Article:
Many of us heaved a sigh of relief when Philip Morris lost its challenge to Uruguay's tobacco plain packaging regulations. In the euphoria of the moment, it was easy to ignore the unpleasant fact of a dissent. Yet much of the value to Philip Morris in attacking, both in investment tribunals and through surrogates at the WTO, plain packaging in the countries where it already exists, is to intimidate or dissuade other countries from holding off their own initiatives to protect the lives and health of their citizens. A dissent sends the message: beware, if one other arbitrator had gone the way that Born did, we would have won.
Under Uruguay's constitution. a specialized administrative court, the TCA, is the final court of appeal for certain matters-not the Supreme Court. In the plain packaging matter, the TCA and Uruguay's Supreme Court gave contradictory rulings on matters related to plain packaging public health measures, each acting correctly within its jurisdictional authority. There was no evidence of impropriety, lack of jurisdictional authority, or failure of due process in either of the proceedings in question. Nevertheless, Born, in his dissent, finds a denial of justice because Philip Morris was impacted by two inconsistent rulings of different Uruguayan courts, and was unable to make a final appeal to the Uruguay Supreme Court against the TCA ruling. Indeed, without citing any authority except a European Court of Human Rights decision that Born twists because in fact it went the other way, Born maintains: "The rendering of contradictory decisions, by co-equal courts within a single legal system is in tension with ...basic objectives of transparency, stability, and predictability."
Now of course, this statement is not entirely correct, because the fact was that the courts, in the matters in question, were not exactly co-equal; the hierarchy was clear-the ruling of the TCA was final. But let's shift from Uruguay to the United States. As readers of this blog are likely to know, the US federal court system gives rise to the possibility of inconsistent precedents (legal interpretations) by different Federal Circuit appeals courts. While resolving Circuit splits is an often-mentioned reason for the US Supreme Court to grant certiorari, there is no appeal as of right in the US system to the Supreme Court in these circumstances and the Supreme Court will not take a case at a particular time just because some private economic interest wants the Circuit split solved. If Born's approach were ever adopted by an investment tribunal, it would render the United States and any other country where there is not an entitlement to have conflicts between co-equal lower courts resolved with finality vulnerable to suit by investors for denial of justice, where the uncertainty produced by the split between these courts affects their economic interests.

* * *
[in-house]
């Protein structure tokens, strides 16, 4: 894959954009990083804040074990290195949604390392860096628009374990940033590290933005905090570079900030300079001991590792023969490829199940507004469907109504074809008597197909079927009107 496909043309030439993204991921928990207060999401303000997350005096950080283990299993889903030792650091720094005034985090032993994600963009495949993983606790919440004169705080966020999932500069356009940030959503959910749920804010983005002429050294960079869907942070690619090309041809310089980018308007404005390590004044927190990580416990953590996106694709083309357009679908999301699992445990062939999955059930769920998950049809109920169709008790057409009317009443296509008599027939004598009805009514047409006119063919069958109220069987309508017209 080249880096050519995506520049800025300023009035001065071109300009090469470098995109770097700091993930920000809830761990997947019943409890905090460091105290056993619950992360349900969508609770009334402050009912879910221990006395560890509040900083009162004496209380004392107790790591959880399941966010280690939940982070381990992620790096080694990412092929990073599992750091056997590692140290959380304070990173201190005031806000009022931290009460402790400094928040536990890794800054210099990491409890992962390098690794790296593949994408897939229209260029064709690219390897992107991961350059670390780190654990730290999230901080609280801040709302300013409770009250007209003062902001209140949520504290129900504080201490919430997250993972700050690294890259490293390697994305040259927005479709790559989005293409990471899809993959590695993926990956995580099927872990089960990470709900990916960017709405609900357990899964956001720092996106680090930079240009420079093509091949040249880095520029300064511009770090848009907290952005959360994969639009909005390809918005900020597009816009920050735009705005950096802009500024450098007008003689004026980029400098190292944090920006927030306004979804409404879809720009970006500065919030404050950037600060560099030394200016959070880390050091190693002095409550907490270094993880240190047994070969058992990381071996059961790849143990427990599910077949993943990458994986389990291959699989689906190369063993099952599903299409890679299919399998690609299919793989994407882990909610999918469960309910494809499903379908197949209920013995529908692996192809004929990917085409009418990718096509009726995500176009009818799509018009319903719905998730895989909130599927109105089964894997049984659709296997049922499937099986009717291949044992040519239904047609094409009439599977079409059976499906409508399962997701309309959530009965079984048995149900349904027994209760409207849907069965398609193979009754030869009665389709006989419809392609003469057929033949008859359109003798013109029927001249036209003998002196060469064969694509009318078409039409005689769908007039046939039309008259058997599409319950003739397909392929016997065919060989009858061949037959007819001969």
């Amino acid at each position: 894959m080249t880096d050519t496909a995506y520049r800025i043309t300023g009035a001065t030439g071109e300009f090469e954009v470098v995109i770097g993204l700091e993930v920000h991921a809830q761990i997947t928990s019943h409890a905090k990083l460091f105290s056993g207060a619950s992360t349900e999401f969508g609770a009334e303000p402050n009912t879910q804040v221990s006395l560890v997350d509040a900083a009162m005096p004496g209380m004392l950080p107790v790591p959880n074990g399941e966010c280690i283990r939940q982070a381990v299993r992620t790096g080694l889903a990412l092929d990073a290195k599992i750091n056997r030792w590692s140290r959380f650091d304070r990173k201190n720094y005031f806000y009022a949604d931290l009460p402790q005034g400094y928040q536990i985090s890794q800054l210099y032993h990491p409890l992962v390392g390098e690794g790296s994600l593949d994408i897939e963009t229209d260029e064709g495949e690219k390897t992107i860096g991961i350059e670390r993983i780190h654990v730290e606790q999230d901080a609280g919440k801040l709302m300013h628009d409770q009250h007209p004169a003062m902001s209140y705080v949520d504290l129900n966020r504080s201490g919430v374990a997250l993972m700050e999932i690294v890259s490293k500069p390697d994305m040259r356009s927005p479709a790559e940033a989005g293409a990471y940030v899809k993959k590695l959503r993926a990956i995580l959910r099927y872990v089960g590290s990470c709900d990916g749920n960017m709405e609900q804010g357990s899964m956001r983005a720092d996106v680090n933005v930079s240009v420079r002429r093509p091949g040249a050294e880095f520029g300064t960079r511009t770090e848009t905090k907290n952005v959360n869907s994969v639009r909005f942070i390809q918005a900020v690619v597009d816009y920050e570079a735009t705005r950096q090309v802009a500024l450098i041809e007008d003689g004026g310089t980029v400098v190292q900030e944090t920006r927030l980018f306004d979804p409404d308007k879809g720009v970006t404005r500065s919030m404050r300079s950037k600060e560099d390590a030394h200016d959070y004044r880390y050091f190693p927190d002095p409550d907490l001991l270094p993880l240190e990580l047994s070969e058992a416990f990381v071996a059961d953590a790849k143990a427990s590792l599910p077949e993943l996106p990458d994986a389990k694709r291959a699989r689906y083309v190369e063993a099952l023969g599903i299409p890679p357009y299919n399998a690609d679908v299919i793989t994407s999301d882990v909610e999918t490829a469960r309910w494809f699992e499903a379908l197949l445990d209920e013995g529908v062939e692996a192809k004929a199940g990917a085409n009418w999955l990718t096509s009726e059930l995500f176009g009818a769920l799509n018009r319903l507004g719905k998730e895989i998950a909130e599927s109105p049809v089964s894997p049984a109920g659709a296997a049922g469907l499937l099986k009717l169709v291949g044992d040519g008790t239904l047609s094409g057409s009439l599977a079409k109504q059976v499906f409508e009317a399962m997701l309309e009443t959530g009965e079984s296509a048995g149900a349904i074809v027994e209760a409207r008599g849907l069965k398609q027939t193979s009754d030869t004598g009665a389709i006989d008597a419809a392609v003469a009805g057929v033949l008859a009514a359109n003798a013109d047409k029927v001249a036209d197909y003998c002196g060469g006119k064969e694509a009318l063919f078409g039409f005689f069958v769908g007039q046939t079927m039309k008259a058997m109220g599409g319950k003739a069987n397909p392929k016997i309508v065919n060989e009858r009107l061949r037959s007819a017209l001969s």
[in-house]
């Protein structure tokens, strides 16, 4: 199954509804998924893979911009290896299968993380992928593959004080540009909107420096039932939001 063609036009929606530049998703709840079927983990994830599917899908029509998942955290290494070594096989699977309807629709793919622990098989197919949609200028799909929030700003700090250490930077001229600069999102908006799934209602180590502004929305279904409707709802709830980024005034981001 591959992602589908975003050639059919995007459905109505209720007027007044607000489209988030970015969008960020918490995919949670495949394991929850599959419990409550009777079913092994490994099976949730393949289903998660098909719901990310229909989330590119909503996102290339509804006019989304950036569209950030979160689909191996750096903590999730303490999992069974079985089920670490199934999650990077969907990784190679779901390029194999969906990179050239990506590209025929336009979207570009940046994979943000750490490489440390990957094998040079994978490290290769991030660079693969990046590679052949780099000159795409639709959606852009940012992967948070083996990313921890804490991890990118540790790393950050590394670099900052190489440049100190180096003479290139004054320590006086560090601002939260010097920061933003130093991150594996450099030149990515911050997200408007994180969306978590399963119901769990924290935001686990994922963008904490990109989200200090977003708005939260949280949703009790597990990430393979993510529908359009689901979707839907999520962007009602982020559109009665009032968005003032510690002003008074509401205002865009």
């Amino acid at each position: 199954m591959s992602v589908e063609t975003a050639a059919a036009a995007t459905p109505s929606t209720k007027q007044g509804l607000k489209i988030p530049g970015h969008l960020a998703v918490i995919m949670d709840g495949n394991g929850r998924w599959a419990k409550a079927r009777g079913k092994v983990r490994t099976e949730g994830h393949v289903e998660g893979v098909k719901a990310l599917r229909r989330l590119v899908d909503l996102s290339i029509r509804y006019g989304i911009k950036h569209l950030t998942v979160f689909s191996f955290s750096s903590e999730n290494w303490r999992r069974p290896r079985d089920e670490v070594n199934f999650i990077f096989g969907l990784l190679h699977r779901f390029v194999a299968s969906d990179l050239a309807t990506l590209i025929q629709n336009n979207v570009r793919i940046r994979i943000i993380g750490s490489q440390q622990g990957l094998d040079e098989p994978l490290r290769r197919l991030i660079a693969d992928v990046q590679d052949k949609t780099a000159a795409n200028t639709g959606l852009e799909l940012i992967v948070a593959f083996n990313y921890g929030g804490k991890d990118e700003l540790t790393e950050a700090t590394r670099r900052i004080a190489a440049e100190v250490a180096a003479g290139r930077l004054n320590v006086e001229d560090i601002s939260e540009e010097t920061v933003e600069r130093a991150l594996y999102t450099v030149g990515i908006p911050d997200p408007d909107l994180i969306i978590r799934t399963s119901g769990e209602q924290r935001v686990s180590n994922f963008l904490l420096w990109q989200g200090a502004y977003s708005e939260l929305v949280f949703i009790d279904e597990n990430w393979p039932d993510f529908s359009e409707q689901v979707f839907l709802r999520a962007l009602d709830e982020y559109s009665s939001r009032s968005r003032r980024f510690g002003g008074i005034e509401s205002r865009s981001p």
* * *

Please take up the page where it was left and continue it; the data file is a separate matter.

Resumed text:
An irony: though I don't know Born's own personal views on the issue, the investment arbitrator/counsel clique to which he belongs tend overall to resist the idea that their many contradictory decisions be resolved through any real appeals mechanism.